Jurnee Smollett Writes Loving Tribute To Michael K. Williams: 'A Part Of My Brain Refuses To Accept It'
Photo Credit: Jurnee Smollett / Instagram
Television

Jurnee Smollett Writes Loving Tribute To Michael K. Williams: 'A Part Of My Brain Refuses To Accept It'

Jurnee Smollett has broken her silence regarding her Lovecraft Country co-star Michael K. Williams' death.
Smollett posted a tribute message to her Instagram with pictures of her time with Williams. In the message, she wrote how her "heart hurts" from his death and how she didn't want to believe the news at first.

"When [Smollett's brother] @jakesmollett called to tell me, my brain went, 'hell naw that's not true,let me call Michael.' And I called him," she said. "I called him over & over until my brain said stop, he's gone. I coudln't breathe."

She wrote how she expected him with the Lovecraft Country cast for the Emmys and "still can't make sense" of Williams' passing.

"Perhaps its selfish of me to want to hold onto this beautiful man tha came into my life & forever changed it," she wrote.

She recounted one her first scenes with Williams on Lovecraft Country, after Courtney B. Vance's character Uncle George dies. She wrote how the scene led them all to tears.

"After finishing the scene, Courtney came over, held Jonathan, Michael & I as we cried in each other’s arms like babies…No, like the sons & daughter of such familiar, profound paternal grief," she wrote. "We became the three musketeers afterwards."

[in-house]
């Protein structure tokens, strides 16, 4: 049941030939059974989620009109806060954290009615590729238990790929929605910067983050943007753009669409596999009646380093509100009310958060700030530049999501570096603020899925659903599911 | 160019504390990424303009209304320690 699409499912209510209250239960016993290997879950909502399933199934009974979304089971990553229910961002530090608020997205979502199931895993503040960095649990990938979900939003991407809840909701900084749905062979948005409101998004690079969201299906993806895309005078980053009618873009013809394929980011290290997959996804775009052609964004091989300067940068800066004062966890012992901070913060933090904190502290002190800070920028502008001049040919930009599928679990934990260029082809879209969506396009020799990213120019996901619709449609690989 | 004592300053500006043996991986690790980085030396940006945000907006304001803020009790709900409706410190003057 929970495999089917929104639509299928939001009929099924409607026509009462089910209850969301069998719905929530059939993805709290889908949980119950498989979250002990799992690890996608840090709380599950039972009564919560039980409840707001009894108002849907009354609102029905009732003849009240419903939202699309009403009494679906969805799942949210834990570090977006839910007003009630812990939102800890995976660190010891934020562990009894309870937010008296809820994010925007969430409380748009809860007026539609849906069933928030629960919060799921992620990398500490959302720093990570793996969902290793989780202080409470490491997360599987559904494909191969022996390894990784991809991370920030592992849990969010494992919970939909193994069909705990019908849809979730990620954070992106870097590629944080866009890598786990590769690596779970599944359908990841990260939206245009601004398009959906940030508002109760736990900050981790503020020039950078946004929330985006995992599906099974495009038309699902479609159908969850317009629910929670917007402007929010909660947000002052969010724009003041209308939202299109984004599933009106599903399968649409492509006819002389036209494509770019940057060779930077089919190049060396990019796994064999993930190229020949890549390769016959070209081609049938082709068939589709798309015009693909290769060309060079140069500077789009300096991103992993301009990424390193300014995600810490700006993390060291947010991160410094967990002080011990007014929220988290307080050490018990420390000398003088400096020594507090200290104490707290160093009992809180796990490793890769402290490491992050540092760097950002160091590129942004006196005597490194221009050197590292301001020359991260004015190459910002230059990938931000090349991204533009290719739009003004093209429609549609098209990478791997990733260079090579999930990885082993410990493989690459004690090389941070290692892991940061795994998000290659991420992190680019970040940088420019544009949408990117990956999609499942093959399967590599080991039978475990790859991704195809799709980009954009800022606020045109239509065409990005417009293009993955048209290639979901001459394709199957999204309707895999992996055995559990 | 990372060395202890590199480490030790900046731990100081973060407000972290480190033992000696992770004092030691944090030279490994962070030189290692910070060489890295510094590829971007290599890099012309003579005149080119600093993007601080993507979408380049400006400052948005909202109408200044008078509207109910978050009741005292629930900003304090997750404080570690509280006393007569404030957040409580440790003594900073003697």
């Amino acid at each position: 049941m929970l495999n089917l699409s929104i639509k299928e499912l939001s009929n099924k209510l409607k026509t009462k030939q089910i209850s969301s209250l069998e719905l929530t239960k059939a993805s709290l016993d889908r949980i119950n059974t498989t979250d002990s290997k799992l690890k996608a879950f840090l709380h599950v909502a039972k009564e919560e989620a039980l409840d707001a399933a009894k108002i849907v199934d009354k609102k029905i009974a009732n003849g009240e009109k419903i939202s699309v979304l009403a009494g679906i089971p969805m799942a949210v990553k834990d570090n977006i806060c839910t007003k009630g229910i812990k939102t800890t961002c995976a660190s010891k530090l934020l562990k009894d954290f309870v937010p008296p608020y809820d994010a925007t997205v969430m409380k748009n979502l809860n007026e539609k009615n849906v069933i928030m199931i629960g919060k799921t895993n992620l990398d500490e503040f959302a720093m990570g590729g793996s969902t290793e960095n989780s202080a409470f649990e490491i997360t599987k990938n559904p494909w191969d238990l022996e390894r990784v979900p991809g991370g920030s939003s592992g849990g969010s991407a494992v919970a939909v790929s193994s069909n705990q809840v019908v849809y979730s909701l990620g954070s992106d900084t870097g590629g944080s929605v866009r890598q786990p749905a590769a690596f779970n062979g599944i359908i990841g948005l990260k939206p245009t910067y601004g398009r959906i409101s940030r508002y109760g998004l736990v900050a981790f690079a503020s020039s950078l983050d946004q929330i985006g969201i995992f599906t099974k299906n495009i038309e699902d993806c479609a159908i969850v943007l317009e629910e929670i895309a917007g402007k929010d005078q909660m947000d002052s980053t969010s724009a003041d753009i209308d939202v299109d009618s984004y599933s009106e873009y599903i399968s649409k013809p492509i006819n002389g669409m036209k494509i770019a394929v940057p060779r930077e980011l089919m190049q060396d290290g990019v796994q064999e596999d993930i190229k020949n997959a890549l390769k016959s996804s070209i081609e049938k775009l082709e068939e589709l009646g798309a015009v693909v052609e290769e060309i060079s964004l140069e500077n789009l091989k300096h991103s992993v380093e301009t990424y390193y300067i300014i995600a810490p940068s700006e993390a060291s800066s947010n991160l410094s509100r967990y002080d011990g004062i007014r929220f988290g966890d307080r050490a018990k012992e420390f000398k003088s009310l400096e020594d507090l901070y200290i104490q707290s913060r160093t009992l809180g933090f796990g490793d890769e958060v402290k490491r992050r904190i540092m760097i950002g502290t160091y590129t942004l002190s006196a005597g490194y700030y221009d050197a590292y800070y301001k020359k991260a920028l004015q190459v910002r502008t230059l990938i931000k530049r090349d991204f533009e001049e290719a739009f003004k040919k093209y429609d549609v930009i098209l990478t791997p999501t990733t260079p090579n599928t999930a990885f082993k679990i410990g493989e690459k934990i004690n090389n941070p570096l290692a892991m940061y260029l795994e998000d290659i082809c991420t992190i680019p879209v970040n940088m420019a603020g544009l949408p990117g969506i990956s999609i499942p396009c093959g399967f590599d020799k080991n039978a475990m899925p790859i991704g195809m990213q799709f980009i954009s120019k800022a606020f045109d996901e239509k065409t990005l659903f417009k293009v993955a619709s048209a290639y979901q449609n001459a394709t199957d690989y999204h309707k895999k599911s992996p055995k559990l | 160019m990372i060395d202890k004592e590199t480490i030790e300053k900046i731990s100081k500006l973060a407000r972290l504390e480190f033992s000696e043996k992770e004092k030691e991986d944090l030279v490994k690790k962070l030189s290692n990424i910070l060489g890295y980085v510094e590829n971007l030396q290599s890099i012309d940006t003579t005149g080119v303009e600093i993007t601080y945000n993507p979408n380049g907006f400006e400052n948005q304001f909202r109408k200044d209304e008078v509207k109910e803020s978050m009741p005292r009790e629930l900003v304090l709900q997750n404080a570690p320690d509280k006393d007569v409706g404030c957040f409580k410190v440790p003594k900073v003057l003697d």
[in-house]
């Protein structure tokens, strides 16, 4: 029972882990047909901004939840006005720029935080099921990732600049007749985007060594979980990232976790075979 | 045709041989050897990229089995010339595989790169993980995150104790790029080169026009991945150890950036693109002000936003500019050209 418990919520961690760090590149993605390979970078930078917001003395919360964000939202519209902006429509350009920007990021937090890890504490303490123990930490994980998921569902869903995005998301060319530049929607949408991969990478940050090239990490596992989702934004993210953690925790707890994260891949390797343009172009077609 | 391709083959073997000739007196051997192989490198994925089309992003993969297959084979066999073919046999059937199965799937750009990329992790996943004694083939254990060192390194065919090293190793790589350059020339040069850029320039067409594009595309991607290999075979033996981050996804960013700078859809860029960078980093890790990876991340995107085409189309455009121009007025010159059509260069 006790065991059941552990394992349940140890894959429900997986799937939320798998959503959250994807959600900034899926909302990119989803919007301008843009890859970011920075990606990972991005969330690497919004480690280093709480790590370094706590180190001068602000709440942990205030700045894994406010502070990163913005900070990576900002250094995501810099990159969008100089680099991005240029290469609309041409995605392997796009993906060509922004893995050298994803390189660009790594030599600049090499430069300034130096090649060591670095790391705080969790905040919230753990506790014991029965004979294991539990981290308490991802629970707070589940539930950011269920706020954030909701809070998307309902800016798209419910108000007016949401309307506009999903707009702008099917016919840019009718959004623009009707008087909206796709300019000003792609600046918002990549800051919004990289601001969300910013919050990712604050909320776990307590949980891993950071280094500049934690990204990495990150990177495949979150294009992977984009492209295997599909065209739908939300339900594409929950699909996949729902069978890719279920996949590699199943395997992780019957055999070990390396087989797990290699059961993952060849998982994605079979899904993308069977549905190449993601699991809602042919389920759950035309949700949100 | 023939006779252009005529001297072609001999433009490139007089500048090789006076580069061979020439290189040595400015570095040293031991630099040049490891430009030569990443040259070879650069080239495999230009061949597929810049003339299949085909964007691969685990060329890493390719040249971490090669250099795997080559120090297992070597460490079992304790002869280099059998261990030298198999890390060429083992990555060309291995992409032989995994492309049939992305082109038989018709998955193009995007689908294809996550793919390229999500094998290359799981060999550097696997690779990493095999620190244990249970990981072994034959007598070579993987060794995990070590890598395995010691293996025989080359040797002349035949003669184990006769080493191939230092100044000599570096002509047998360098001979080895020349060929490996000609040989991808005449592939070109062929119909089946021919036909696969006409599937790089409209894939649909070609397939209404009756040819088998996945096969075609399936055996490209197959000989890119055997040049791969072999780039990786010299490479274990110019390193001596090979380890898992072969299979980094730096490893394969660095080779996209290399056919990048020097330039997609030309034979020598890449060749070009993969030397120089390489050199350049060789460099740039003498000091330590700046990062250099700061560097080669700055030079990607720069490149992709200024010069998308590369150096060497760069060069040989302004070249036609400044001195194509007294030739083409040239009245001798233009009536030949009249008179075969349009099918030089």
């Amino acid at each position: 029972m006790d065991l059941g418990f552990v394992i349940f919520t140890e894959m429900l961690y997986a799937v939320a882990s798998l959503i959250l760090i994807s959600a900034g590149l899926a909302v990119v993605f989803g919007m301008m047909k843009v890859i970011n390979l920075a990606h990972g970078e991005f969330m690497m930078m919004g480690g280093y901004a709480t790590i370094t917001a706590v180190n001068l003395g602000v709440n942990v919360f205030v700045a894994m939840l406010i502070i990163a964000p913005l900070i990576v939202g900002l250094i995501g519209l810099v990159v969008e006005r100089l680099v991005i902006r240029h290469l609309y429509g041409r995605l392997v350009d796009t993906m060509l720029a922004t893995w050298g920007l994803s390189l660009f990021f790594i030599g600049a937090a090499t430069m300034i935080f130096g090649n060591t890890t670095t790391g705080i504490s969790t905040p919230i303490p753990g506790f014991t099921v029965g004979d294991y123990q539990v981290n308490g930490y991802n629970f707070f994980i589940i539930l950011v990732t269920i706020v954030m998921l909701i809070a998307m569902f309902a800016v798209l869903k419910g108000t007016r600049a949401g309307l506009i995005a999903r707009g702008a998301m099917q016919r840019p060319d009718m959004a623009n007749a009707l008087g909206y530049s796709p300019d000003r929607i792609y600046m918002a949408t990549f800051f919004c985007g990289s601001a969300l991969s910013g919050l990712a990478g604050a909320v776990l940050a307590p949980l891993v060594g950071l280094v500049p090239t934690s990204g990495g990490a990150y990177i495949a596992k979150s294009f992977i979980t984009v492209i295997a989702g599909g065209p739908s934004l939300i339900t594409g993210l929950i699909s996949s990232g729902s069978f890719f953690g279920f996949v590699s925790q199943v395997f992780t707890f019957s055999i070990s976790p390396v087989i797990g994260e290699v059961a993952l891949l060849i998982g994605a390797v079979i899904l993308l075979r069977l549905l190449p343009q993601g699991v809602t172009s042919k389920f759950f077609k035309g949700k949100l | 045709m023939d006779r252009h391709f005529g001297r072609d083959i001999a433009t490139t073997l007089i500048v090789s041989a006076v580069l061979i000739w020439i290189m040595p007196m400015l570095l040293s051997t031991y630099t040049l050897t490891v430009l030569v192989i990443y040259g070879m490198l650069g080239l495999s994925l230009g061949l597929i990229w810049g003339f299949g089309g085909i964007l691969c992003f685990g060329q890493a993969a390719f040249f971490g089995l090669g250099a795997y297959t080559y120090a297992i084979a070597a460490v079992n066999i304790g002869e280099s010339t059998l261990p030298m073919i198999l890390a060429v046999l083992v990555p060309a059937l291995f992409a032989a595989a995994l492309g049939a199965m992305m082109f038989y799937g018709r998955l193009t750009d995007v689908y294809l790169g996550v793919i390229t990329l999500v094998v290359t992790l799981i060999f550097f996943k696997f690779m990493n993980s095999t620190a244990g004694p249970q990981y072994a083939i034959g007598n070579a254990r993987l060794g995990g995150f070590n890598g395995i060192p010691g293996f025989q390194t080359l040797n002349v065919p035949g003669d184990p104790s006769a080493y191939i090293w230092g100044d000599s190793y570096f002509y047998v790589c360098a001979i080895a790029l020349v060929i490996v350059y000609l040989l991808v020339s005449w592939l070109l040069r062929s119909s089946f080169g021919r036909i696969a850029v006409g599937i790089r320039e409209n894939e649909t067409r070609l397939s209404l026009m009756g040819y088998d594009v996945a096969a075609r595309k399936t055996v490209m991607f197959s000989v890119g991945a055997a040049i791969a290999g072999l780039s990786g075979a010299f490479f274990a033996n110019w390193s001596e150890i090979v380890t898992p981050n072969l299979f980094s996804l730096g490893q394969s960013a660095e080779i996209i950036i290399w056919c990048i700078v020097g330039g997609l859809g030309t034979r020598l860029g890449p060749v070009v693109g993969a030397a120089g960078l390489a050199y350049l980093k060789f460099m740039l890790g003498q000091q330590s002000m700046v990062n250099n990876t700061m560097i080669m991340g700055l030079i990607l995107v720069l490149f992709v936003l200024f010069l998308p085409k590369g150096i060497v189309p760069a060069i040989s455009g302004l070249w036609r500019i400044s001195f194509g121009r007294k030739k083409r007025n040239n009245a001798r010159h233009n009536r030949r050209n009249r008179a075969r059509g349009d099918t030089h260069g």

"I take comfort in knowing that you're finally free, somewhere dancing, being mighty, showing the angels how to really get it," she said.

Smollett joins fellow co-stars Vance and Jonathan Majors, who have previously talked or written about Williams' legacy. Vance also wrote an op-ed for The Hollywood Reporter about the importance of therapists on set, tying the issue to some of the challenges Williams faced in his life. In the article, he said therapy is "essential" for actors, writing in part, "Michael talked openly about how certain characters triggered him, which is why it was so important during the filming of Lovecraft Country that HBO and the producers understood the importance and value of making sure that Michael got the support and help he needed in real time."

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